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Notes: KC hopes to get well at home04/30/2007 9:52 PM ET
By Alan Eskew / Special to MLB.com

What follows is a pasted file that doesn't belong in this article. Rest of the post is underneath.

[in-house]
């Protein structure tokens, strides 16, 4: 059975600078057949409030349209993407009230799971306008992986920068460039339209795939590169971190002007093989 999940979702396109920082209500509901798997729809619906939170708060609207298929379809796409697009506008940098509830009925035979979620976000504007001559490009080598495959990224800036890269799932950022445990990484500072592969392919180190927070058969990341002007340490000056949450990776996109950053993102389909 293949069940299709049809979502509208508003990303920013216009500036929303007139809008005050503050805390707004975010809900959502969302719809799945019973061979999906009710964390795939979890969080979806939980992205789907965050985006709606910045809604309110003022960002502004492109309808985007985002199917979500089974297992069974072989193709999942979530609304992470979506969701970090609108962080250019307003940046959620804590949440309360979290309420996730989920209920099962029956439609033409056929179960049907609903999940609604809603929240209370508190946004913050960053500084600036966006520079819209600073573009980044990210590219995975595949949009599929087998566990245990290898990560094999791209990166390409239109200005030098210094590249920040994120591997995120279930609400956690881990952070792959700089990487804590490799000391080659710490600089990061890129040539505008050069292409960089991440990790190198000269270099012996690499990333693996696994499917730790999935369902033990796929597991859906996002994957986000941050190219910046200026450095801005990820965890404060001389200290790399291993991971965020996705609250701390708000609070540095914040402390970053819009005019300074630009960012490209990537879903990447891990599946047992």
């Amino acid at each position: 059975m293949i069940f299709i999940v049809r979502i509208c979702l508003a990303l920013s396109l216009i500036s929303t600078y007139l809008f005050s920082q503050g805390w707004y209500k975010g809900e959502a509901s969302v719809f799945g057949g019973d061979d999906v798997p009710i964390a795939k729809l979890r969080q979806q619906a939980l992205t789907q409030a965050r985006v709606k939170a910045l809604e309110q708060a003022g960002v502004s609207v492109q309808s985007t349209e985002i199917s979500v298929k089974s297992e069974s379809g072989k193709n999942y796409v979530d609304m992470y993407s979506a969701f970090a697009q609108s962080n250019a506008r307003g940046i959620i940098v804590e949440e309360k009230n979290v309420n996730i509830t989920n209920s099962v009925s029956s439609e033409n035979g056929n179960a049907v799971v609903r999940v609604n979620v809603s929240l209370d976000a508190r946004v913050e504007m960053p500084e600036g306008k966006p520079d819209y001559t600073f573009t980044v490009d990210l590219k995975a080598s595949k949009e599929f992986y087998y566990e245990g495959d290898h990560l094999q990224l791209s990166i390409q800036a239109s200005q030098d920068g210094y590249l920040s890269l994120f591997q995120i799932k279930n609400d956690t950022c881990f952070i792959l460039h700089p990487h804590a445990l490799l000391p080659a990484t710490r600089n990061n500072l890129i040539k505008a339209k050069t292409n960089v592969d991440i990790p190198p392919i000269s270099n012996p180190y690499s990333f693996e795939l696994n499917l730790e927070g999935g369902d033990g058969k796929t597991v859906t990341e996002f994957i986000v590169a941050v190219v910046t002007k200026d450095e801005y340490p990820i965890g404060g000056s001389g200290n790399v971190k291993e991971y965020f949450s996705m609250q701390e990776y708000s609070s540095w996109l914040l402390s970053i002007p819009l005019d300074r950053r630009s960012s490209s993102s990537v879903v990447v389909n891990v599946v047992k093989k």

KANSAS CITY -- The Royals will be more than happy to flip the calendar to May. April has traditionally been unkind to the Royals. The Royals went into their final April date with an 8-17 record. They were 5-17 in April last season; 6-18 in 2005 and 7-14 in 2004. The Royals have had only one winning April -- 16-7 in 2003 -- since 1990. "We wanted to get off to a good start and we obviously have not done that, but that doesn't mean we can not have a good year," Royals manager Buddy Bell said on Monday. The Royals opened a 10-game homestand, their longest of the season, Monday. "I think it is very important that we have a good homestand and start swinging the bats," Bell said. "I think we are better. Obviously, we have to hit better. And we have to catch the ball better. Our starting pitching is something we can kind of hang our hat on. I think the starting pitcher is going to determine how your year is going to go anyway." Dating back to April 22, the Royals rotation had a 2.98 ERA, but on the just concluded five-game road trip the Royals hit just .192 with runners in scoring position. Defensively, the Royals' .979 fielding percentage tied for ninth in the American League. "I said in the spring it was important for us to get off to a good start," right fielder Mark Teahen said. "We haven't really done that, but at the same time there's a whole lot of season left. We haven't gotten the wins, but you can see as a whole the organization and this team is a lot better than what we've been putting on the field the last couple of years. "It definitely gets to you, but I know how much better we can play once we get on a roll. Being a young team, it make take a longer time for us to get settled in and understand what our role is with this team. Hopefully, any day now we can start getting that winning feeling and expecting to win. We definitely play better at home. It is a good chance to play in front of our fans and get rolling in the right direction." Shealy starts: Ryan Shealy entered Monday hitting .096, but was back at first base. Bell said sending Shealy back to the Minors to work on his swing has not been discussed. Shealy ended an 0-for-9 skid with an RBI double in the second inning against the Angels, but left the game after he was out at the plate attempting to score on a hit by shortstop Tony Pena Jr. and was limping noticeably. Shealy exited with a tight left hamstring and will be re-evaluated Tuesday. He was replaced by Ross Gload at first base. "It's basically up to them whether or not they are consistent big-league players," Bell said. "It is to be determined. In Ryan's particular case, he's been doing a lot in the cage. He's been closed up [with his stance]. He's been opened up. We're just trying to figure out a way. Sometimes, you have to do something drastic to get back where you want to be. Ryan just hasn't' found that timing, that setup that he really feels most comfortable in. The only way he is gong to get out of it is to play." Bell said a prolonged slump is "probably the worst feeling you possibly can have professionally." "It becomes more of a mental issue than anything else," Bell said. "You think about it when you leave. You think about when you get up in the morning. When you're a young player, there's not any track record that you can fall back on." Injury updates: Closer Octavio Dotel, who is on the disabled with a strained left oblique, threw off the mound on Monday in Surprise, Ariz., for the first time since having a setback earlier in the month. General manager Dayton Moore said Dotel threw about 80 percent and would likely be sent out on a Minor League rehab assignment in a week to 10 days. "We don't expect him back until probably the middle of the month at the earliest," Bell said. Left-hander John Bale, who is out with a shoulder strain, threw one scoreless inning and allowed one hit on Monday for Double-A Wichita in his first Minor League rehab appearance. Bell said Bale threw well and without any problems. Right-hander Scott Elarton, who had shoulder surgery last August, is scheduled to make his fourth Minor League rehab start on Tuesday with Triple-A Omaha. His pitch count will be around 90. Moore said Elarton would make at least one more Minor League start before coming off the disabled list. Right-hander Luke Hudson made a rehab start Monday night for Triple-A Omaha and went four innings, allowing four runs on four hits, including a home run, against Memphis. he struck out seven and walked four, throwing 81 pitches, 48 for strikes. Bannister record: Brian Bannister, who took a two-hitter into the seventh inning on Sunday and retired 14 straight during one stretch in a loss to the Mariners, said he threw more than 10 changeups. "That's a record for me," Bannister said. "We've been working on a ton of stuff on the side in between outings. I only threw one cut fastball the whole game. We're making some huge changes in how I pitch. It's just an adjustment to the Major League level. "I know what it takes to be successful at the Minor League level, but that doesn't do you a whole lot of good up here. The hitters are different. You have to keep them off-balance. It is really getting ahead and trying to increase the difference in the velocity between my pitches. It really did make a difference in my last outing. We also worked on throwing the curveball a couple of different speeds. That was successful. I threw the slowest curveball I ever threw to Ichiro [Suzuki] and he popped out on it." Buck's seat: Evelyn Hurlbert of Overland Park, Kan., who was nominated by her grandson Jon Hurlbert, sat in the Buck O'Neil Legacy Seat on Monday. Evelyn has devoted here entire life to her 10 children and numerous grand- and great-grandchildren. She raised her family as a single parent and continues to volunteer her time in the community. On deck: Angels right-hander Bartolo Colon (2-0, 1.93) and Royals right-hander Zack Greinke (1-2, 3.51) are the scheduled starting pitchers on Tuesday at 7:10 p.m. CT.